Singapore headscarves ban angers Muslims

 
  February 14, 2002
Financial Times, London

By John Burton in Singapore



           See also:
Race in Singapore: Veiled threats

SINGAPORE coming under criticism from its Muslim neighbours and the local opposition for its alleged insensitivity to Islam because of its ban on young girls wearing headscarves in national schools.

The issue threatens to fray further relations between the city-state's ethnic Chinese majority and ethnic Malay Islamic minority following the recent arrest of 13 Muslim Singaporeans who were allegedly planning to stage terrorist attacks against US military and commercial interests.

In a rare act of civil disobedience in tightly-controlled Singapore, the parents of four small Malay girls attending state primary schools have challenged the longtime ban by bringing them to classes dressed in tudungs - the Malay word for the traditional Muslim headscarves.

Two of the girls have been suspended, another one has been withdrawn to study at home, and a fourth girl is likely to be suspended today (Feb 14).

The parents say the tudong ban restricts the right of Muslims to practise their religion. "My daughter's education is as important as my faith, my religion," said Mohammad Nasser, a flight steward with state-owned Singapore Airlines and father of the one of the girls.

The government views the matter differently. It believes state schools should be used to promote racial harmony in multi- ethnic Singapore. The wearing of tudongs would break its policy of standard school uniforms, which are meant to emphasis similiarities, not differences.

"If we allow one community to express that (religious) identity, then other communities will also ask for it and we will heighten the differences," said Yaacob Ibrahim, a Malay MP who is shortly to become minister for community development.

But critics say exceptions are already being made. Christian students wear crucifixes, while Sikh boys can wear turbans under a decree dating from Singapore's days as a British colony.

Some give credit to the government for giving publicity to the issue. "Before, this would have been swept under the carpet because it would have been regarded as too sensitive," said one Singaporean. The opposition Singapore Democratic party, however, has accused the government of turning the tudong "matter into a problem where none existed before".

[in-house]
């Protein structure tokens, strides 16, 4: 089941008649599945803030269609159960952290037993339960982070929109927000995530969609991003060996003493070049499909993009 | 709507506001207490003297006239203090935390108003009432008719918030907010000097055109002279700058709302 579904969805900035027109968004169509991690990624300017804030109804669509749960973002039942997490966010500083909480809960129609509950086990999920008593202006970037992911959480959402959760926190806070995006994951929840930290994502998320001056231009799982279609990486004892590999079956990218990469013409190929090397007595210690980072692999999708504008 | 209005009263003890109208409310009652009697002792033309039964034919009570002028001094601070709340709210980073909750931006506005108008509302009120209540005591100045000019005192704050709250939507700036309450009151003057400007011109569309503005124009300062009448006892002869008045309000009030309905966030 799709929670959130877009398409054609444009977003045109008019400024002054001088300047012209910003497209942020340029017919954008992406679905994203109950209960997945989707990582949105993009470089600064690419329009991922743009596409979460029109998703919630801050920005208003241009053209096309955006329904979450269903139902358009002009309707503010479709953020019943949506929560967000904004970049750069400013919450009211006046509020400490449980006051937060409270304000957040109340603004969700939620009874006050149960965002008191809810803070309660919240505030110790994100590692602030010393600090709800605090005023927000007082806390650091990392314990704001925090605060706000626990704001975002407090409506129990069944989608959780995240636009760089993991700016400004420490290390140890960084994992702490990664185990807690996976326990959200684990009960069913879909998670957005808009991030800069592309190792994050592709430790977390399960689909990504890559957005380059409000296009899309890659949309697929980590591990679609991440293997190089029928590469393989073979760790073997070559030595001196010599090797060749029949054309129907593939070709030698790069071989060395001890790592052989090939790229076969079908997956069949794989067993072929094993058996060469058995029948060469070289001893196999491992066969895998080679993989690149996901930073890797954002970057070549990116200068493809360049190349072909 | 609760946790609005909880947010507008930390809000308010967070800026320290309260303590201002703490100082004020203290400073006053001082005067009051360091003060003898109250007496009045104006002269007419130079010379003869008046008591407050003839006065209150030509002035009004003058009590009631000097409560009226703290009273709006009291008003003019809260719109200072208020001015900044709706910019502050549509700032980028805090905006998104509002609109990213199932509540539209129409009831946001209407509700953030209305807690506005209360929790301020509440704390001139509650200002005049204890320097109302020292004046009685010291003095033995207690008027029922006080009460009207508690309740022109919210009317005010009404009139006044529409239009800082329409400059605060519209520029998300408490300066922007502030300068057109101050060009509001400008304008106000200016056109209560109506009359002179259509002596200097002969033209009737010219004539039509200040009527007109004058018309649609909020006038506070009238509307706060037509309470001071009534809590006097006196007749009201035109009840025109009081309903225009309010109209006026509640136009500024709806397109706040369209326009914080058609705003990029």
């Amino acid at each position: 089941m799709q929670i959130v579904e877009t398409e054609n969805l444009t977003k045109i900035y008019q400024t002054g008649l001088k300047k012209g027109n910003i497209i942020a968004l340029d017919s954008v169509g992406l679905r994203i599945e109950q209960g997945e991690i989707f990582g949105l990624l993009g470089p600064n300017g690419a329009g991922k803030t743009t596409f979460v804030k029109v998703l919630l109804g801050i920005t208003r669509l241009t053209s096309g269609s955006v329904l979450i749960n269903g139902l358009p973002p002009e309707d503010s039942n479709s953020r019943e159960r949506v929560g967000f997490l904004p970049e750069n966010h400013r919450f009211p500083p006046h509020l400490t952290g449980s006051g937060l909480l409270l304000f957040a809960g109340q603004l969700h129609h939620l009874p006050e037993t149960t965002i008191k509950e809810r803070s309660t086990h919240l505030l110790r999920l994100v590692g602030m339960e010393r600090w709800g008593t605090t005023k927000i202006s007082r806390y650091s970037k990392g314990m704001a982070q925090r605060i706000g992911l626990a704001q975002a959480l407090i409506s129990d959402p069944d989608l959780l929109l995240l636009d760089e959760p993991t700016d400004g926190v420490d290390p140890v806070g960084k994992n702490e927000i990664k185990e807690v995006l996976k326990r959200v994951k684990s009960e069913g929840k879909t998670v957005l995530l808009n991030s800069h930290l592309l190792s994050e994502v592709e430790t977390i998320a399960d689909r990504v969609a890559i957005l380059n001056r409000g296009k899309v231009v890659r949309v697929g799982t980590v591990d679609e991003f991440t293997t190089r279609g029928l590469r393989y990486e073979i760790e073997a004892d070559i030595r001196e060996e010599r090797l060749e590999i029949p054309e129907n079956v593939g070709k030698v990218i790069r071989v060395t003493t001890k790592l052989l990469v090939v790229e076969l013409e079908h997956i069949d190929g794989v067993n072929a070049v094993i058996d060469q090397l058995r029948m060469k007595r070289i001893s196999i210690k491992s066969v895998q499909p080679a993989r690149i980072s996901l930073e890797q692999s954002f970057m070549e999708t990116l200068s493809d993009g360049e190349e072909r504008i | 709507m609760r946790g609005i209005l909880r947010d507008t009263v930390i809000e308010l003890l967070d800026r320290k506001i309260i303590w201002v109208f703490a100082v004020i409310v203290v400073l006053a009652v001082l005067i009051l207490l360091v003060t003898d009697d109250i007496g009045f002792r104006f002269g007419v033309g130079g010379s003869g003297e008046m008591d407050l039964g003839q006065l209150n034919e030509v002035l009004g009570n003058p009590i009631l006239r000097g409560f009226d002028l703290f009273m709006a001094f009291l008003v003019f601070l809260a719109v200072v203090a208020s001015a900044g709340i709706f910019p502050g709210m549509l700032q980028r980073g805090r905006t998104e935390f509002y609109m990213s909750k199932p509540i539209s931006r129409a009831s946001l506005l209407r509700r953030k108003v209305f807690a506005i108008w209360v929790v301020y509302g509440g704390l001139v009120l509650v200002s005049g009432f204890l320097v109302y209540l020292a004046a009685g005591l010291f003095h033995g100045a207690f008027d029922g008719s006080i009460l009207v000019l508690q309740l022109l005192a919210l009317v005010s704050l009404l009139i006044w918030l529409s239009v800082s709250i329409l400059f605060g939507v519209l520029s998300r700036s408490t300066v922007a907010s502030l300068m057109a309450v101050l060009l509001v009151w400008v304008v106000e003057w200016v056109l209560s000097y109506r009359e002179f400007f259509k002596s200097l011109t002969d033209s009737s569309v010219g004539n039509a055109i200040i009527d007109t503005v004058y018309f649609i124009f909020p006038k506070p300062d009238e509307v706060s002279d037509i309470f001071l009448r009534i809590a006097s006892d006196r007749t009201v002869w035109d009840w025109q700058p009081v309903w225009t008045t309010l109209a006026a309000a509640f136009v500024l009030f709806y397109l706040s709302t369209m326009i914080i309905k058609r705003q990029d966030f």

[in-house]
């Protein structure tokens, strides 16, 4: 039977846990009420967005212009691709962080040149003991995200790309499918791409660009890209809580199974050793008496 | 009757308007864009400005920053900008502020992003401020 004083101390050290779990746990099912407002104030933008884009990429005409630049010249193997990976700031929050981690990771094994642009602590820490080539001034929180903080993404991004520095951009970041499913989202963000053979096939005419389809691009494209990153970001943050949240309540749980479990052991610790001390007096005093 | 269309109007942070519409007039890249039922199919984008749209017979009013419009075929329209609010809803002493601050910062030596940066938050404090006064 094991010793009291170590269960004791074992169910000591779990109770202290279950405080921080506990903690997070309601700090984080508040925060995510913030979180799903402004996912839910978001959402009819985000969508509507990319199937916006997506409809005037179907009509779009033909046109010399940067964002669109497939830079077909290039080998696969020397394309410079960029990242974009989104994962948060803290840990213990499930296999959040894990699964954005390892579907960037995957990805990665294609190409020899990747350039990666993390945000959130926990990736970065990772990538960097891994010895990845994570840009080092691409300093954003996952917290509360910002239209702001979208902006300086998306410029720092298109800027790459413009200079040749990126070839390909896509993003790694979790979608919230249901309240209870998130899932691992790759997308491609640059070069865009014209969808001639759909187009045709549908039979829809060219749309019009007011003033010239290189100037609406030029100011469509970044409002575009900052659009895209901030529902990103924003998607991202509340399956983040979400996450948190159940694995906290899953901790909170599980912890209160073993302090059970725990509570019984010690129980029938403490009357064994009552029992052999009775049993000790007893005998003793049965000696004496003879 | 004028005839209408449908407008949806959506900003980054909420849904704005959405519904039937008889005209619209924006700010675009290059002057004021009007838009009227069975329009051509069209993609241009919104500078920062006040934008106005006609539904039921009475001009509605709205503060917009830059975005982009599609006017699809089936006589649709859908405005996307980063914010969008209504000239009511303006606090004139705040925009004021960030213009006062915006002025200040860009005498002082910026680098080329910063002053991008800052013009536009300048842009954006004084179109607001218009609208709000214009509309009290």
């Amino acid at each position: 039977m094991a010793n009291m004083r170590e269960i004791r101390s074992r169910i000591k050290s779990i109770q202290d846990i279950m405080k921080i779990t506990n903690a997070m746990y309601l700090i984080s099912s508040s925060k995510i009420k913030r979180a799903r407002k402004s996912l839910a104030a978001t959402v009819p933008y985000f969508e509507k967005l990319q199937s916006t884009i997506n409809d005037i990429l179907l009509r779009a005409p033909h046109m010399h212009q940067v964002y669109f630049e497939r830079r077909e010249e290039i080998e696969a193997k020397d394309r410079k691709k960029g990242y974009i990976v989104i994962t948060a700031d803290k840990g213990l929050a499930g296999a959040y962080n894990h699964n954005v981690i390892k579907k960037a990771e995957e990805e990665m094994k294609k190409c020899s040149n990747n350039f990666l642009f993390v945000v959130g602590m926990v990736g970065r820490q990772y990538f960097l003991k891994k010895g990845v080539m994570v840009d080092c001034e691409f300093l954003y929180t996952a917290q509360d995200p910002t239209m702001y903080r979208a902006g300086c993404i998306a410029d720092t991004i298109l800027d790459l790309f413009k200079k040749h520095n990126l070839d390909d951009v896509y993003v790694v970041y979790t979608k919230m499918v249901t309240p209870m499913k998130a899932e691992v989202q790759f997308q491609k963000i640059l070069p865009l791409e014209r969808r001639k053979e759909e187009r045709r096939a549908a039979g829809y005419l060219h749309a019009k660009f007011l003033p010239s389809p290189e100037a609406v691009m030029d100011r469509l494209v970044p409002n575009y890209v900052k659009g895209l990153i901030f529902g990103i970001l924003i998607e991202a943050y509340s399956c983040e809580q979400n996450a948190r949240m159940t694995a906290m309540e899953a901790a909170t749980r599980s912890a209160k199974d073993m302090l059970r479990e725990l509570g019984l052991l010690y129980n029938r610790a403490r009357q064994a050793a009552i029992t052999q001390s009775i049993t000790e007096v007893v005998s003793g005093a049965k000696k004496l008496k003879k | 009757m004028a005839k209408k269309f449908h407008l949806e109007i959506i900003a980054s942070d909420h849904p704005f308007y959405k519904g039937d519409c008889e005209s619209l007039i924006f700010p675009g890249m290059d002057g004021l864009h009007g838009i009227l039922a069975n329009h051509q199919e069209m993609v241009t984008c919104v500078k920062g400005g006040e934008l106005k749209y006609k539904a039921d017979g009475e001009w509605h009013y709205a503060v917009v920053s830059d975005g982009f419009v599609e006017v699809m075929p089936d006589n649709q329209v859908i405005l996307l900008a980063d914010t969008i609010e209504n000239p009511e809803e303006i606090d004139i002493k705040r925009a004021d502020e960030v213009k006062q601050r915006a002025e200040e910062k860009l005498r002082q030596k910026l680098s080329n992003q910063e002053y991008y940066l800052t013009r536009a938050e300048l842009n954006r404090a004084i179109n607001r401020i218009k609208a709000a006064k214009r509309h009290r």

"Racial harmoney cannot be preserved by coercing citizens to conform to a certain dress code," it said. "In fact, such a myopic and insensitive ruling will only lead to greater resentment among those being coerced, resulting in a more polarised society." Officials from the Muslim nations of Malaysia, Brunei and Bangladesh have also criticised the decision, which has resulted in a sharp rebuke from Singapore that they should not meddle in its affairs.

Goh Chok Tong, the prime minister, has suggested that Muslim "extremists" have stirred up the tudong issue in an effort to radicalise the Malay minority.

The government has criticised Zulfikar Mohamad Shariff, a local Muslim activist who has advised the protesting parents, as being unrepresentative of the mainstream Malay community.

The state's highest Islamic body, the Islamic Religious Council of Singapore, has backed the government's stance. Officials say they are promoting Islam by paying for the building of mosques and subsidising Islamic schools. But critics note limits are placed on the number allowed to attend religious classes, while the state funding of Muslim organisations means greater government control over them.

The tudong debate has underscored the belief among some Malays that they are second-class citizens in spite of the fact that Islam, which is practised by 15 per cent of the population, is the second-largest religion in Singapore after Buddhism.

Malays lag behind ethnic Chinese and Indians in terms of income and higher education, while there are complaints that Muslim men are excluded from sensitive military roles.

Chandra Muzaffar, a former Malaysian politician and civil rights activist, warns that Singapore could alienate Muslims, just as France and Turkey have done, by banning schoolgirls from wearing the headscarf.

He said the tudong decision would widen the chasm between a largely non-Muslim Chinese political leadership and a crucial religious minority whose relationship with the state has always been somewhat uneasy.

"It will strengthen that erroneous perception within a section of the population that the Singapore government is unjust and unfair to the Malays and the Muslims," she said.

By refusing to compromise now, Singapore may be storing up trouble down the road in a Muslim-dominated region that is becoming more turbulent.

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